Mayer:  Last year, Melzer battered Nadal into submission in the third round before exiting Shanghai a round later.  As he recovers from the most impressive win of his career to date, Mayer must avoid the lull that afflicted his predecessor and fellow Central European.  Despite Rafa’s returning skills, he never faced a break point throughout that upset and lost only four first-serve points.  Should he maintain that standard, he will trouble anyone in the draw, but common sense suggests that he will not.  Mayer’s deceptively powerful backhand frustrated Murray throughout a first-set breadstick in Monte Carlo this year, after which an irritated Scot hurled two breadsticks back at him.  When faced with such a consistent opponent, the German’s precariously assembled technique proved his undoing, while his serve-volley attempts merely exposed him to Murray’s passing shots.

Lopez:  In the final of Judy Murray’s dreams, the one-dimensional lefty would stand little chance against Murray’s versatility unless he maintains a superb serving percentage.  Amidst one of the best seasons of his singles career, Lopez has fallen to the world #4 in straight sets at the last two majors, including an exhibition-like evisceration in New York.  Only one of their fifteen sets have tilted in the Spaniard’s direction, for his unreliable groundstrokes prevent him from surviving in extended baseline exchanges with Murray.  As long as the Scot can keep him out of the forecourt, he should contentedly concentrate on high-percentage strokes and wait for Lopez to either donate an unforced error or gamble upon an ill-advised approach.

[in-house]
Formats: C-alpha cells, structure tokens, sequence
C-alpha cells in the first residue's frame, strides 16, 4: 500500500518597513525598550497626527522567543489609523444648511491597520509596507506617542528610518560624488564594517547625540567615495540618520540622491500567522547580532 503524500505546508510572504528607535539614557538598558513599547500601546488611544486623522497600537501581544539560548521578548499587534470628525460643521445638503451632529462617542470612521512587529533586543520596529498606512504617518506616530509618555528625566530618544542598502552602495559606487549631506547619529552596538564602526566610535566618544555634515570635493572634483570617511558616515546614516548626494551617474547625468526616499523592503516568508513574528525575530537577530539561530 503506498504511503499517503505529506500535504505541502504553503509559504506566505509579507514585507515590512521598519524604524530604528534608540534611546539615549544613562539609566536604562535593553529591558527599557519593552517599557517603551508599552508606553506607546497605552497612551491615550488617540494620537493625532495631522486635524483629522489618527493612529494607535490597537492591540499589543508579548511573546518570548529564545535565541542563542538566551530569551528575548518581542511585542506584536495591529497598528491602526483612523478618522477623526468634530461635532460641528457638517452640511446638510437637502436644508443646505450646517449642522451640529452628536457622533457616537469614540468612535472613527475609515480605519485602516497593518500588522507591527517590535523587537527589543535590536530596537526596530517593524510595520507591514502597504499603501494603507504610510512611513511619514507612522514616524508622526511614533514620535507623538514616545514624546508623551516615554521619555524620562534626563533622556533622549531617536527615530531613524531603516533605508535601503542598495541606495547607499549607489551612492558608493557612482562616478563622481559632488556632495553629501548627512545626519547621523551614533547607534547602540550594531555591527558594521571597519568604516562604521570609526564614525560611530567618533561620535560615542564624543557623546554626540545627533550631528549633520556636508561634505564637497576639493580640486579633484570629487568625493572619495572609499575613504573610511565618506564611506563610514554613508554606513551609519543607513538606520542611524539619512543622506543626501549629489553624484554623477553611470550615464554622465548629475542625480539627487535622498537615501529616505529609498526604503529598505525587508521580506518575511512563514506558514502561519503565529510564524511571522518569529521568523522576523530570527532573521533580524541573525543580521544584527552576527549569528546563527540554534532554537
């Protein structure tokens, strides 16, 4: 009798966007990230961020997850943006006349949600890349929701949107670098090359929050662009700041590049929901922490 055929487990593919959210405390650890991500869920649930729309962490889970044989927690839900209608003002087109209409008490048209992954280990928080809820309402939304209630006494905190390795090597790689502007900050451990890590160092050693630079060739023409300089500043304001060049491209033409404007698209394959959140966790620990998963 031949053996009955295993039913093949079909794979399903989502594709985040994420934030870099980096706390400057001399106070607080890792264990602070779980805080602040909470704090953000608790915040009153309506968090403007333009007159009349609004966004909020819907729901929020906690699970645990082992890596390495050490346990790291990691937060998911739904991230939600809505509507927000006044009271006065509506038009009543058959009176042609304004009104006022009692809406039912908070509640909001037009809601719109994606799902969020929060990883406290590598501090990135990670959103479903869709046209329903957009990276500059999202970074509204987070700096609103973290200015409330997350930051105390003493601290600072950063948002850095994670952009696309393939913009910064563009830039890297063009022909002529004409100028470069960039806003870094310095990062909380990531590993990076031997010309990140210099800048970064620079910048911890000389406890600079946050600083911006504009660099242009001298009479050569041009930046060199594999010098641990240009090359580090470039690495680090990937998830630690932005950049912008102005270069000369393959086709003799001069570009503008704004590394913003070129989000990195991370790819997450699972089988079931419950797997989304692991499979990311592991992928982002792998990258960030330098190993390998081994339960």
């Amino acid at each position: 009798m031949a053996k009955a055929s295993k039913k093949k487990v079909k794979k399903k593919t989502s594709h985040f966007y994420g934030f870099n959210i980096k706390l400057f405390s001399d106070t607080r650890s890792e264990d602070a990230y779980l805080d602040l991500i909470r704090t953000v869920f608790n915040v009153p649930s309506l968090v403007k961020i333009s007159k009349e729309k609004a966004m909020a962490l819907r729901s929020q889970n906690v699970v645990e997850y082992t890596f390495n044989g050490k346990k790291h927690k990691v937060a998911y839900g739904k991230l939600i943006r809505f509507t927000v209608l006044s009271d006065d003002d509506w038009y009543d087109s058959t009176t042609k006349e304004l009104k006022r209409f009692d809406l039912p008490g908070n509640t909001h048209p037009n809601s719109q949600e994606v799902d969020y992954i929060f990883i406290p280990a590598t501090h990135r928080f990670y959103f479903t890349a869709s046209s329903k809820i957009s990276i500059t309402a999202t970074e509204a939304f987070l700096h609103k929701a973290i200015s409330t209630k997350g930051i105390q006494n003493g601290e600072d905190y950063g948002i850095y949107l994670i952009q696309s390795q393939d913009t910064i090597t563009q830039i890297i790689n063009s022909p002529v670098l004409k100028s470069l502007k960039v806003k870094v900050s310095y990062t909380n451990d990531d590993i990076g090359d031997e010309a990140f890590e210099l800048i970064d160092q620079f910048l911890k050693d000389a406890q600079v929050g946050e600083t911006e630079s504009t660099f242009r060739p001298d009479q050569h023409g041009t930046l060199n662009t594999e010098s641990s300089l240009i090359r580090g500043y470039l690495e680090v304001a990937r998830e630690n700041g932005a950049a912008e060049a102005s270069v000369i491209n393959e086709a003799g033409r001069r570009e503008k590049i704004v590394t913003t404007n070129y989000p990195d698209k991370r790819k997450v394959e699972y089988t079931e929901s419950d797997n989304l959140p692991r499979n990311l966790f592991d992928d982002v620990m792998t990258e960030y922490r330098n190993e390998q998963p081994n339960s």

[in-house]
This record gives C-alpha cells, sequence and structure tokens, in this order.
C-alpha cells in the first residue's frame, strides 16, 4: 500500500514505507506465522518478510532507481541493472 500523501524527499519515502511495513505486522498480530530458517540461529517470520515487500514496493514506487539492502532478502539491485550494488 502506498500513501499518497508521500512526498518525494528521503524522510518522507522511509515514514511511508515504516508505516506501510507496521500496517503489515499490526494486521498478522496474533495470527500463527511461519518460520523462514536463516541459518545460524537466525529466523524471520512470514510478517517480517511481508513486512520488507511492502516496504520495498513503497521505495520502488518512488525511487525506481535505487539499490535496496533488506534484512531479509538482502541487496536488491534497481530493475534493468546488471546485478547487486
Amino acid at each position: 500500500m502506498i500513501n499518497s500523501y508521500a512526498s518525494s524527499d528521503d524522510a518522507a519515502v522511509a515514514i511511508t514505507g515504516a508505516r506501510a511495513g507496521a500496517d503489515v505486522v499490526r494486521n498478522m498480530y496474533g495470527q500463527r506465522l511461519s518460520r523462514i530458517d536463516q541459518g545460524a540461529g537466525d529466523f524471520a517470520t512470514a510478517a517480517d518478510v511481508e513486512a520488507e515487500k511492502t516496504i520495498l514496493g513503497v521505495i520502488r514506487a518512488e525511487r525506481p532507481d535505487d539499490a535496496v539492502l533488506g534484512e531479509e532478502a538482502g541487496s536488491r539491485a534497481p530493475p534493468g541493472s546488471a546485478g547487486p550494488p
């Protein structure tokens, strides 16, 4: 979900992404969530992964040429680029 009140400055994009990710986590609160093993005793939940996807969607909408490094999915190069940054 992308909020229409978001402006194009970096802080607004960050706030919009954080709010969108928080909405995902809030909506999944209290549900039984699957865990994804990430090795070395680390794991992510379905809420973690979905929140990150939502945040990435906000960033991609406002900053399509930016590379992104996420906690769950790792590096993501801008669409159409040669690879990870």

Nishikori:  Somewhat similar to Ferrer in size and mentality, the Japanese star finally has achieved his goal of becoming the highest-ranked man in his nation’s history.  Guided by Brad Gilbert and finally (relatively) free from injuries, he rallied to stun Tsonga in a result almost as astonishing as Mayer’s upset over Nadal.  Also like Ferrer, however, Nishikori lacks the weapons to hit through Murray from the baseline or the serve to generate free points.  Never having reached a Masters 1000 semifinal in his career, he would rely upon a pedestrian performance from the Scot should he arrive there.

Ebden:  Perhaps buoyed by Stosur’s stirring US Open fortnight, this 124th-ranked qualifier derailed what might have become a compelling quarterfinal between Simon and Murray.  In its place awaits a demolition in the making, potentially similar to the Scot’s crushing victory over Donald Young in the Bangkok final.  After a rollercoaster victory over Wawrinka, Murray will welcome the respite that allows him to conserve energy for the weekend.